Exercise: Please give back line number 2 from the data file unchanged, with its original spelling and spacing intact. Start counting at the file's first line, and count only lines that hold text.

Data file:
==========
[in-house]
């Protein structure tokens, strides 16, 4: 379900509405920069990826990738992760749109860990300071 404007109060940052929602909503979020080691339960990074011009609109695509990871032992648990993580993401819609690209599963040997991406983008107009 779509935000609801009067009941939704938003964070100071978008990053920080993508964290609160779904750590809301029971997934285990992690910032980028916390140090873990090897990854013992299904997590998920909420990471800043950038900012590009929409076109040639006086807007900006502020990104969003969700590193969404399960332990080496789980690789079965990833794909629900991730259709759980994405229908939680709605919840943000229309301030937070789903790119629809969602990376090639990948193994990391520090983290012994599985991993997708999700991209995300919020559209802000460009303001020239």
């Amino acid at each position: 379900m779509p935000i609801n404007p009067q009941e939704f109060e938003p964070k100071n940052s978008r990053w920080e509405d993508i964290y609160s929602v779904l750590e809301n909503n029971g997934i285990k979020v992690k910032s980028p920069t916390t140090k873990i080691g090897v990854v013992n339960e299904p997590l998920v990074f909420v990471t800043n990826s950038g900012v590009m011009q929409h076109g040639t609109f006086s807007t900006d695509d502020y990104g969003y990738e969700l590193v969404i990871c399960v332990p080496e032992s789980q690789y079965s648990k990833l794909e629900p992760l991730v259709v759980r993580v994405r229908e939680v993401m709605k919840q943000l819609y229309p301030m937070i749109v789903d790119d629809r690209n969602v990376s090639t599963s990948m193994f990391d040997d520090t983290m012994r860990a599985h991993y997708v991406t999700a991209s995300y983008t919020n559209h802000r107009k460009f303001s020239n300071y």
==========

């Protein structure tokens, strides 16, 4: 379900509405920069990826990738992760749109860990300071 404007109060940052929602909503979020080691339960990074011009609109695509990871032992648990993580993401819609690209599963040997991406983008107009 779509935000609801009067009941939704938003964070100071978008990053920080993508964290609160779904750590809301029971997934285990992690910032980028916390140090873990090897990854013992299904997590998920909420990471800043950038900012590009929409076109040639006086807007900006502020990104969003969700590193969404399960332990080496789980690789079965990833794909629900991730259709759980994405229908939680709605919840943000229309301030937070789903790119629809969602990376090639990948193994990391520090983290012994599985991993997708999700991209995300919020559209802000460009303001020239």